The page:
With the clock ticking, Governor Jay Inslee (D) called the Washington State Legislature into its third and final special session on June 28th to determine the budget for the next biennium. The budget includes many important changes in the state tax code. Although the Office of Financial Management projected revenue growth in the absence of any tax increase, new education funding mandates and the Governor’s legislative priorities drove debate over additional revenue options. Under the Washington Supreme Court’s McCleary decision , legislators were obligated to increase overall education funding levels in the coming years. Compounding this funding obligation was ballot initiative, I-1351 , which mandated smaller class sizes at a cost of $2 billion over the biennium not mandated by, and not fully addressed by, the state’s obligations under McCleary.  Throughout the regular session and into the first special session, Governor Inslee and his legislative allies championed a capital gains tax (Washington State does not impose an individual income tax), which, in its final version, would have been levied on capital gains exceeding $25,000 per annum. Sensing dwindling opportunity to reach an agreement including capital gains taxation, however, House and Senate leadership agreed on the outline of a deal in which House Democrats dropped the capital gains tax proposal in exchange for Senate Republican support for eliminating a number of tax exemptions and preferential rates. The following table details some of the new revenue raisers included in the new budget.   2013-2015 2015-2017 2017-2019 Marijuana Regulation $6.9 $14.8 $41.3 Out-of-State Wholesaler Nexus   $45.4 $98.3 Online Click-Through Nexus   $28.3 $35.3 Increased Late Payment Penalties   $23.0 $25.0 Repeal M&E Sales Tax Exemption   $57.2 $70.7 Repeal B&O Exemption for Royalty Income   $31.4 $37.5 Public Works Assistance Account Transfer   $73.0 $73.0 Tobacco Settlement Account Transfer   $51.4   Governor Inslee signed the operating budget , funding $1.3 billion for K-12 education, reducing tuition to the University of Washington and Washington State University by 15 percent and other regional universities by 20 percent. The table above outlines the greatest revenue raisers which includes account transfers, elimination of certain tax exemptions, and new tax policy. Among the notable changes— Marijuana Regulation: HB 2136 eliminates the 25 percent producer and processor taxes while increasing the retailer tax to 37 percent. You can read more about Washington’s marijuana reform here . Nexus for Out-of-State Wholesalers: This policy, as part of SB 6138 , extends the Business & Occupation (B&O) gross receipts tax to wholesalers with more than $267,000 in receipts in Washington State but have no physical presence within the state. Online Click-Through Nexus: This policy requires online wholesalers with receipts exceeding $267,000 to collect Washington’s sales tax, even if the company lacks physical presence in the state. Elimination of manufacturers’ sales tax exemption: Washington State has repealed the sales and use tax exemption for machinery and equipment—including “canned” software—used in manufacturing and R&D operations. B&O Tax preferential rate repeal: the current, lower 0.484 percent B&O tax rate on royalty income has been eliminated in favor of the general rate. Gas tax increase: Governor Inslee has yet to sign the transportation package ( ESSB 9877 ), which would raise the gas tax by 11.9 cents per gallon over two years. Transfers: Over the next biennium, $178.1 million of the budget will be funded through transfer payments, chiefly from the Public Works Assistance Account and Tobacco Settlement Account.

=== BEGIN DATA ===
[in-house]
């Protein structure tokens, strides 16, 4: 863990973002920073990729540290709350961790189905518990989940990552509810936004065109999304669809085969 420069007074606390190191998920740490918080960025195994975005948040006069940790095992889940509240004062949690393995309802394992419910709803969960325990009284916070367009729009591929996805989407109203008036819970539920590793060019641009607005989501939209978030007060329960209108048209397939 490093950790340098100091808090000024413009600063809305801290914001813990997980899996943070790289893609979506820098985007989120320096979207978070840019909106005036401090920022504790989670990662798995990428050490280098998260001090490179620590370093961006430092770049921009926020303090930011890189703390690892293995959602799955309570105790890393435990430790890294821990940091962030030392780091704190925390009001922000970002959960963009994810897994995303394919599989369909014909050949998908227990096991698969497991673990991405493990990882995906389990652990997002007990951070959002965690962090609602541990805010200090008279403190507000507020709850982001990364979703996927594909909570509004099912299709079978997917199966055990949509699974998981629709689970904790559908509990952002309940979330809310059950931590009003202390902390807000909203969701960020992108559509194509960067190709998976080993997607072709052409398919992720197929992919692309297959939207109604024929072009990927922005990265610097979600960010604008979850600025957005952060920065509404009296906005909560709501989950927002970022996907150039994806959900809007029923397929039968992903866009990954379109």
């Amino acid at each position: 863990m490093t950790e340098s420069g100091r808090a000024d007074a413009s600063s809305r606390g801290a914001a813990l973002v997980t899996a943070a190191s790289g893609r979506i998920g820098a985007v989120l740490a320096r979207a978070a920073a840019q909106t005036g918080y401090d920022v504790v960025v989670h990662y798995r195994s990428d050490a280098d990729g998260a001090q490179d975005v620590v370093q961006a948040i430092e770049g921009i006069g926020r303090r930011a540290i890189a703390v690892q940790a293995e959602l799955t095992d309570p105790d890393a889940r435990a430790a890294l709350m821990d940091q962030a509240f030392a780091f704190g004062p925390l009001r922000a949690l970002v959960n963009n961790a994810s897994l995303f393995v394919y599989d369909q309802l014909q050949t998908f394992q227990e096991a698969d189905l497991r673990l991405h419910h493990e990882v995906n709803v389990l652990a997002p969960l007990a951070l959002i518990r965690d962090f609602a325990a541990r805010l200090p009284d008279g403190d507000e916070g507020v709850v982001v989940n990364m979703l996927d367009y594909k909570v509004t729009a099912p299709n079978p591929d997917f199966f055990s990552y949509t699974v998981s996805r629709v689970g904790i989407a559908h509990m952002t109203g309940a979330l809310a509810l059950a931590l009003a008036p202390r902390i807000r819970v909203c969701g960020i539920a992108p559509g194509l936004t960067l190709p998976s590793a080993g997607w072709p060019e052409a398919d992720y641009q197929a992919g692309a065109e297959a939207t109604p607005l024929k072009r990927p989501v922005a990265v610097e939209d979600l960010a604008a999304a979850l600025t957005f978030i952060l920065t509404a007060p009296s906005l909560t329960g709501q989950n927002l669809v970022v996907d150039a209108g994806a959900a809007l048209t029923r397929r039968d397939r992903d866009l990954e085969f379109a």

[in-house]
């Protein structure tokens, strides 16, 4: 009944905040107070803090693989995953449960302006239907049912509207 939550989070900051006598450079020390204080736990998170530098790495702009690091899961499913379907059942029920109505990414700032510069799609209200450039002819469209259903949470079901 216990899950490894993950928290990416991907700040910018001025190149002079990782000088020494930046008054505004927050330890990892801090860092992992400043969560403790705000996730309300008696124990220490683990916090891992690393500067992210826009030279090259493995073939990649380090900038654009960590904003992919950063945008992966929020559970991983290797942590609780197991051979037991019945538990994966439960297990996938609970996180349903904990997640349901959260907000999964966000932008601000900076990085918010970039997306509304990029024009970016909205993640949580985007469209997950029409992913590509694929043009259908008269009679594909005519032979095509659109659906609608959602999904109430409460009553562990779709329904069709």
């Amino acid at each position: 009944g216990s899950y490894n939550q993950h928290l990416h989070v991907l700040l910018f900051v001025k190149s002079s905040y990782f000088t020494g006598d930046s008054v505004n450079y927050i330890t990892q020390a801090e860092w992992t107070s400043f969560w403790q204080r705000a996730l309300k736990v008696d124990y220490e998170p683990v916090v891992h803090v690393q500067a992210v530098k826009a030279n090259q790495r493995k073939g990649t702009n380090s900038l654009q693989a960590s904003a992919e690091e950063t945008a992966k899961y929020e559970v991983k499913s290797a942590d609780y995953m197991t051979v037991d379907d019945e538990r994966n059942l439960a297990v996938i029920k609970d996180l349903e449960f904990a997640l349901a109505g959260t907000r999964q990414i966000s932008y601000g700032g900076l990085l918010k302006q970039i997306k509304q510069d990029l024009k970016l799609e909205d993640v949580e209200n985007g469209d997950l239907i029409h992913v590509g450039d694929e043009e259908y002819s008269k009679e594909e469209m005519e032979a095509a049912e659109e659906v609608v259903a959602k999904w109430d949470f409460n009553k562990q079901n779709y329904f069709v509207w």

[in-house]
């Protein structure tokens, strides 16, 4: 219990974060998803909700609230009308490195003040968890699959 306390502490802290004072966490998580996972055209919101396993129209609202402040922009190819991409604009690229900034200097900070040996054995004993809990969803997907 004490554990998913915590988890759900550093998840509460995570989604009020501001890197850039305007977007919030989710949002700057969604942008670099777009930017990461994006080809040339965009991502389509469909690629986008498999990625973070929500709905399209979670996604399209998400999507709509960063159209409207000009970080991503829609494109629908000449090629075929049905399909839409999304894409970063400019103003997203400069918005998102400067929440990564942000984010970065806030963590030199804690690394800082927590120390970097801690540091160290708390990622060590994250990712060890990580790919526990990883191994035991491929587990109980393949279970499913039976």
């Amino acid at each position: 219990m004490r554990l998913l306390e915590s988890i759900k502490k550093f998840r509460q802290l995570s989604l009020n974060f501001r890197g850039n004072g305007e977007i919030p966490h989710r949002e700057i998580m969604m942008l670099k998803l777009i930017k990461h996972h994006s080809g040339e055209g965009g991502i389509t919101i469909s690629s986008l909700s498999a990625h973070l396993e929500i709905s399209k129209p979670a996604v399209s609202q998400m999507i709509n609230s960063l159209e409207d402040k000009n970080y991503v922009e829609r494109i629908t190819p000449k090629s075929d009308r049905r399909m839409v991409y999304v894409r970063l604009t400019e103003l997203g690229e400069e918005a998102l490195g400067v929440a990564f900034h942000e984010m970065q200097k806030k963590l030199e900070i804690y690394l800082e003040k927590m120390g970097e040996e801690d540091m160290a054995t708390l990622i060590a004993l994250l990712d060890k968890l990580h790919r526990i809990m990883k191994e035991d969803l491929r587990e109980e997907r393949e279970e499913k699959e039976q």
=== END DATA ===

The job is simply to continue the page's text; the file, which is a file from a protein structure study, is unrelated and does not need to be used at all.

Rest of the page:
Michigan has been tangled up in a transportation funding back-and-forth for the last year or so. The most recent episode was a May ballot initiative to raise sales and gas taxes that failed 80-20 . As of yesterday, news sources report that legislators in the House and Senate have come back with new funding plans. The Detroit Free Press has a run down of the two plans: House roads plan Use $700 million in extra revenues that were reported in the May Revenue Estimating Conference and future growth in the state economy. Use $45 million in additional revenue from making the tax on diesel fuel equal to the tax on regular fuel and instituting user fees for people who drive hybrid or plug-in electric cars. Use $185 million through a $75-million raid of the 21st Century Jobs Fund and $60 million in revenues from the tribal gaming casinos, which now go into economic development, and shifting $50 million in film subsidies to roads, Eliminate the Earned Income Tax Credit given to working poor families. The credit amounts to roughly $143 a year for working poor families and will save the state $118 million in fiscal year 2015-16 and $121.5 million in fiscal year 2016-17. Senate roads plan Raise $822 million a year by fiscal 2017-18 by increasing the gasoline tax from 19 cents per gallon to 23 cents on Oct. 1, 2015, to 27 cents on Jan. 1, 2016, and to 34 cents on Jan. 1, 2017. And increase the diesel fuel tax to 21 cents per gallon on Oct. 1, 2015, 27 cents on Jan. 1, 2016, and 34 cents on Jan. 1, 2017. The revenues raised in the third year of the increase will go into a “lock box” that won’t be distributed until the Michigan Department of Transportation, in concert with local road agencies, comes up with a plan to build better roads that are designed to last for 50 years. “We don’t want to throw money at poorly constructed roads,” said Amber McCann, spokeswoman for Senate Majority Leader Arlan Meekhof, R-West Olive. “It’s basically a check on the system to make sure they are using this money wisely.” Beginning Jan. 1, 2018, adjust the tax rates on gasoline and diesel fuel, based on U..S. Consumer Price Index, rounding up to the nearest 1/10 of a cent. Reduce the individual income tax beginning on Jan. 1, 2018, if the percentage increase in general fund revenues from the prior fiscal year exceeds a positive inflation rate. And require that $350 million from income tax revenues be deposited in the Transportation fund in 2016-17 fiscal year; and $700 million in each subsequent year. There are no specifics on where cuts will be made to make up for the $700-million shift to roads. Common ground in House and Senate plans Require MDOT and local road commissions to get warranties for full replacement on projects of more than $1 million. Require competitive bidding for local and state road projects of more than $100,000. Apply the motor fuel tax to alternative fuels. While some of my Michigan friends are howling over a few of the revenue raisers, there are some good policy changes in these plans. In the House plan, for example, bringing the diesel excise tax up to parity with the gasoline tax is low-hanging fruit. Diesel vehicles, mostly large trucks, do the most damage to the roadbed, and should pay at least the same fares as regular cars, if not more. House leaders have also incorporated some transportation funding recommendations from the Michigan-based Mackinac Center: namely, scaling back generous business incentives (the 21st Century Jobs Fund, the film subsidy program, and Michigan Economic Development Corporation). In the Senate plan, the gas and diesel tax increase phase-ins and inflation indexing connect the users of roads with the costs of their maintenance, while maintaining a steady revenue stream. The gas tax hikes are offset with income tax cuts when general fund revenue exceeds the inflation rate. Though the plan moves some $350 million in income tax revenues to transportation spending, on net, it makes the Michigan transportation funding structure more based on user fees and taxes. Legislators and the Snyder administration are expected to come up with a compromise between the House and Senate plans to pass in the fall. More on transportation . Follow Scott on Twitter .